Of middle height, she walked with an amazingly long stride. She spoke with her hands; those were perpetually whirling in mid-air. Yet, for all her ebullience, her voice was soft and soothing. Yes, that voice is my strongest recollection of her. That and her occasional whimsical, staccato messages from all corners of the globe.
An enterprising journalist, she had reported extensively from Mexico, and later from Honduras and Costa Rica. Lately she had been on the trail of drug routes and had filed disturbing reports that had drawn interest and admiration. She wanted to follow up and found a way to be assigned to Colombia. After the first few weeks in and around Bogotá, she ended up, like others before her, in Medellin. She used her excellent Castilian to gain
the credence of villagers in the countryside and the residents of the poorest barrios.
Then she disappeared.
When I returned to the US six months later, I had an acute sense of unfinished business. I knew her parents were divorced, but I hoped one of them might have some information. I made a special trip to New York to see her father, who worked in the school system as a bus driver. I met him on a Saturday morning, reeking of beer, and he kept asking why I was so interested in his daughter’s fate. The explanation that I was a friend seemed insufficient to him. I had to leave after an hour without gathering much. Her mother lived in a Maryland suburb and it was a long but easy drive to her place. Though a Canadian citizen, her Latvian accent shone through, and she appreciated my admiration for her only child. She said that the local consulate, at her urging, had pressed the government for a thorough inquiry, but it hadn’t yielded more than some peripheral information. A few local miscreants had been rounded up and interrogated, but none had been indicted. The inquiry had simply stalled.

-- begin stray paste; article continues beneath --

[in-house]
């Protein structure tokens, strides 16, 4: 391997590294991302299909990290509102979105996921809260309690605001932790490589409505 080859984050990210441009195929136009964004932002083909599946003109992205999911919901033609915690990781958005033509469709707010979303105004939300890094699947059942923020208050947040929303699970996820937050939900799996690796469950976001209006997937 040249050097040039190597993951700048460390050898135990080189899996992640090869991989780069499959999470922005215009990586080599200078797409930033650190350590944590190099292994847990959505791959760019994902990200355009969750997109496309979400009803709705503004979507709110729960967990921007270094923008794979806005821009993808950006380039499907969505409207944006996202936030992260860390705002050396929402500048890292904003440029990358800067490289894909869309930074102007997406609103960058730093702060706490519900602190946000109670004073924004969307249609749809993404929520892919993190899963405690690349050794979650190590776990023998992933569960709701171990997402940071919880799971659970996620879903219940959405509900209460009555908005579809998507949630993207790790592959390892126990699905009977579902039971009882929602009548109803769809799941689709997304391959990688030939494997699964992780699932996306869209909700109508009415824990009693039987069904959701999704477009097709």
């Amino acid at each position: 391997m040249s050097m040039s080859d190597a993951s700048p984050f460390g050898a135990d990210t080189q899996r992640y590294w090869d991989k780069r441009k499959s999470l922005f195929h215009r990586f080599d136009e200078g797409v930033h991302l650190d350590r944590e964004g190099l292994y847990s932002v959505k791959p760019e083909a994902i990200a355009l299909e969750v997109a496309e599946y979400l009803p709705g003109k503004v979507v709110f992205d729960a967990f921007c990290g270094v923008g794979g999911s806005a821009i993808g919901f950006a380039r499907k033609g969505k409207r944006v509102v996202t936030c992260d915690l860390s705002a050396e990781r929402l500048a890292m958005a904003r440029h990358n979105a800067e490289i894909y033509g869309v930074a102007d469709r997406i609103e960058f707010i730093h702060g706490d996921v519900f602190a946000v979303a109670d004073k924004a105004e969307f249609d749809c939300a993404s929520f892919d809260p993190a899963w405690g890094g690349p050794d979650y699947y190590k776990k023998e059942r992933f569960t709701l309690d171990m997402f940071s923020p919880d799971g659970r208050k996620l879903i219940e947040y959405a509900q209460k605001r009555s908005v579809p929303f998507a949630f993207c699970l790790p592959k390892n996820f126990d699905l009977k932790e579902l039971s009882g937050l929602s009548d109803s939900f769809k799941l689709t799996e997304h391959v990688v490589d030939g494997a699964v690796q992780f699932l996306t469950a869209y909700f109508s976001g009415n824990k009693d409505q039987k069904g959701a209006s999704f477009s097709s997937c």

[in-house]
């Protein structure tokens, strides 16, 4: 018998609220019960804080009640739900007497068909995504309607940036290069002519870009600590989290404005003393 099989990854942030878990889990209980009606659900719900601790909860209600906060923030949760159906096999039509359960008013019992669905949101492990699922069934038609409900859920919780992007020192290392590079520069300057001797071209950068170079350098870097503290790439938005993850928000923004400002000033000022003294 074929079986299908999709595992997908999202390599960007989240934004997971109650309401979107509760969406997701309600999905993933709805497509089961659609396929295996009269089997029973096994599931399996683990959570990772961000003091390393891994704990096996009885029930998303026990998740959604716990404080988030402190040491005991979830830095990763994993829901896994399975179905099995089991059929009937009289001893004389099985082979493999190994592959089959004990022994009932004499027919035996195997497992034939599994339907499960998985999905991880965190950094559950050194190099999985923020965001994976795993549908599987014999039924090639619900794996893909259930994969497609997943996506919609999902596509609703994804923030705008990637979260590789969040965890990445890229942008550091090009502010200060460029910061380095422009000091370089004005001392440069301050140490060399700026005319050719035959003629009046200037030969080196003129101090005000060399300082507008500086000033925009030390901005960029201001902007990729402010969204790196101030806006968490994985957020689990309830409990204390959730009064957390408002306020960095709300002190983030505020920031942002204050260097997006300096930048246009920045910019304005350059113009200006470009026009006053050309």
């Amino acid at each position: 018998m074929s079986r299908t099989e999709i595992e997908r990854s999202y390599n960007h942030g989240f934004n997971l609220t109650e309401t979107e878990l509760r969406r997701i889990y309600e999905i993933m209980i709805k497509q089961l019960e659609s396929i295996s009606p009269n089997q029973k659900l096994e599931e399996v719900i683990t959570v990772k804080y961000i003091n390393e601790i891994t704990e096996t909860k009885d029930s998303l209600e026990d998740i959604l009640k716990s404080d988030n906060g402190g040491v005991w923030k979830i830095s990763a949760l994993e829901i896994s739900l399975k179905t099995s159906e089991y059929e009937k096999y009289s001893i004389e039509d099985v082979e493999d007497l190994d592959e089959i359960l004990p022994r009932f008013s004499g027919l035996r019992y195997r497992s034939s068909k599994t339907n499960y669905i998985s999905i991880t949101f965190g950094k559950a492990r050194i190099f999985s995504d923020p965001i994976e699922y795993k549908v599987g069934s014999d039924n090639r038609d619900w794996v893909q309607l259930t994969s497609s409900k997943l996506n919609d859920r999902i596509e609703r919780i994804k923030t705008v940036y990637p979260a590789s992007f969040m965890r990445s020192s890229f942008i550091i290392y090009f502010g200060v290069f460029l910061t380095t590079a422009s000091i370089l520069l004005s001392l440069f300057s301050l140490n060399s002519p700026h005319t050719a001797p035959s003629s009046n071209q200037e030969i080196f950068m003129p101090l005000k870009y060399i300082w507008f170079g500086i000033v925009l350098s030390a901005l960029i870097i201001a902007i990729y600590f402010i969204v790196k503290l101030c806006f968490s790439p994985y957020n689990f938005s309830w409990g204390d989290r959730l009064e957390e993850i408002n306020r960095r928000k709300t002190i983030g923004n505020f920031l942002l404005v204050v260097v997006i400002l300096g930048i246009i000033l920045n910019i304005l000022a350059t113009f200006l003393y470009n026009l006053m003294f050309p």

When I returned to Washington, I checked with friends and erstwhile colleagues, but soon realized that I was walking up a blind alley. Her life had ended, brutally and tragically, and nothing more was to be expected on the how or why of that end. One could only speculate that she had, perhaps boldly and rashly, as was her wont, entered on a search that some unknown others thought perilous. They had then decided that the search should end.
I came back home, disappointed, with a sense of defeat.
The following weekend I was looking through her messages and letters, when I suddenly remembered a small package she had sent me when she first arrived in Bogotá. She knew of my interest in Chilean poetry. The package contained a well-known book of poems. Leisurely I turned the pages. Maybe I hoped, desperately, that I would find a little note inside that I had overlooked. No, there was no note.
But, as I was about to close the book, I suddenly noticed, practically at the end, a few lines she had underlined that I hadn’t noticed earlier (I am using Donald Walsh’s translation):
All that we were bringing like dead medals
We threw to the bottom of the sea
All that we learned was of no use to us
We begin again, we end again
Death and life.
Neruda had two lines she hadn’t underlined that came as an uncanny message of solace:
We have met
We have lost nothing.